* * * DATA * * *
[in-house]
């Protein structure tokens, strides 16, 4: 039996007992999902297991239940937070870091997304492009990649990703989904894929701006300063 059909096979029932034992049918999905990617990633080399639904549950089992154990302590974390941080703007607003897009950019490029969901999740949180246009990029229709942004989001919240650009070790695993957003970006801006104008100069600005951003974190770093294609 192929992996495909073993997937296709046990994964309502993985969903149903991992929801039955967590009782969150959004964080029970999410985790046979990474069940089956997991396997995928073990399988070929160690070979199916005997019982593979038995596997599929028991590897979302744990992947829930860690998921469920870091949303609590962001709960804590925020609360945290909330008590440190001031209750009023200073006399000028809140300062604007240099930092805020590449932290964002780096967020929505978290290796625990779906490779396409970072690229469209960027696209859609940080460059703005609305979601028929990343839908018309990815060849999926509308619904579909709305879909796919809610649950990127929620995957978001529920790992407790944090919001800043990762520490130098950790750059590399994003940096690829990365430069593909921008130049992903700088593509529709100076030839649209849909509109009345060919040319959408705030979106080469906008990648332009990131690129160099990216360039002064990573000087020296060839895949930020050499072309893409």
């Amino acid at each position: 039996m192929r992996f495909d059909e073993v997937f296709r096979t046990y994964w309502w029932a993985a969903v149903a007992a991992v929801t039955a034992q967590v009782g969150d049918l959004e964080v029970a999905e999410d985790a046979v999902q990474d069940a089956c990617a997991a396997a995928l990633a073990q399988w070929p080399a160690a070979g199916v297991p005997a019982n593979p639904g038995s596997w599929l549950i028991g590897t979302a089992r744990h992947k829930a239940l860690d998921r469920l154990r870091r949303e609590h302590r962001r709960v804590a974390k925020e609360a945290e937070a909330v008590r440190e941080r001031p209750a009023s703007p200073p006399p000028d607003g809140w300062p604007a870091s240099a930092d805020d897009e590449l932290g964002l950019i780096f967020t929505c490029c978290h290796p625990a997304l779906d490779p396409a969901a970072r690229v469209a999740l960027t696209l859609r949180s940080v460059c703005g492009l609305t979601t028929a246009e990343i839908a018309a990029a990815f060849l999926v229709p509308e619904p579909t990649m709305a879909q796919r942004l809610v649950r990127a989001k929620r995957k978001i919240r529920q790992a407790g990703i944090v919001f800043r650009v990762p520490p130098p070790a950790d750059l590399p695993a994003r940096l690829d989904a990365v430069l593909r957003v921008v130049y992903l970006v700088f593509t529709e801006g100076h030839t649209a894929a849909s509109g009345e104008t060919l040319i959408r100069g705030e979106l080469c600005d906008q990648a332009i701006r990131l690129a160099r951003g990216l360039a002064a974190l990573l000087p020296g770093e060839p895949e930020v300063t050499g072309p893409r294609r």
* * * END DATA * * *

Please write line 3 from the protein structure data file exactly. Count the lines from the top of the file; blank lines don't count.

């Amino acid at each position: 039996m192929r992996f495909d059909e073993v997937f296709r096979t046990y994964w309502w029932a993985a969903v149903a007992a991992v929801t039955a034992q967590v009782g969150d049918l959004e964080v029970a999905e999410d985790a046979v999902q990474d069940a089956c990617a997991a396997a995928l990633a073990q399988w070929p080399a160690a070979g199916v297991p005997a019982n593979p639904g038995s596997w599929l549950i028991g590897t979302a089992r744990h992947k829930a239940l860690d998921r469920l154990r870091r949303e609590h302590r962001r709960v804590a974390k925020e609360a945290e937070a909330v008590r440190e941080r001031p209750a009023s703007p200073p006399p000028d607003g809140w300062p604007a870091s240099a930092d805020d897009e590449l932290g964002l950019i780096f967020t929505c490029c978290h290796p625990a997304l779906d490779p396409a969901a970072r690229v469209a999740l960027t696209l859609r949180s940080v460059c703005g492009l609305t979601t028929a246009e990343i839908a018309a990029a990815f060849l999926v229709p509308e619904p579909t990649m709305a879909q796919r942004l809610v649950r990127a989001k929620r995957k978001i919240r529920q790992a407790g990703i944090v919001f800043r650009v990762p520490p130098p070790a950790d750059l590399p695993a994003r940096l690829d989904a990365v430069l593909r957003v921008v130049y992903l970006v700088f593509t529709e801006g100076h030839t649209a894929a849909s509109g009345e104008t060919l040319i959408r100069g705030e979106l080469c600005d906008q990648a332009i701006r990131l690129a160099r951003g990216l360039a002064a974190l990573l000087p020296g770093e060839p895949e930020v300063t050499g072309p893409r294609r």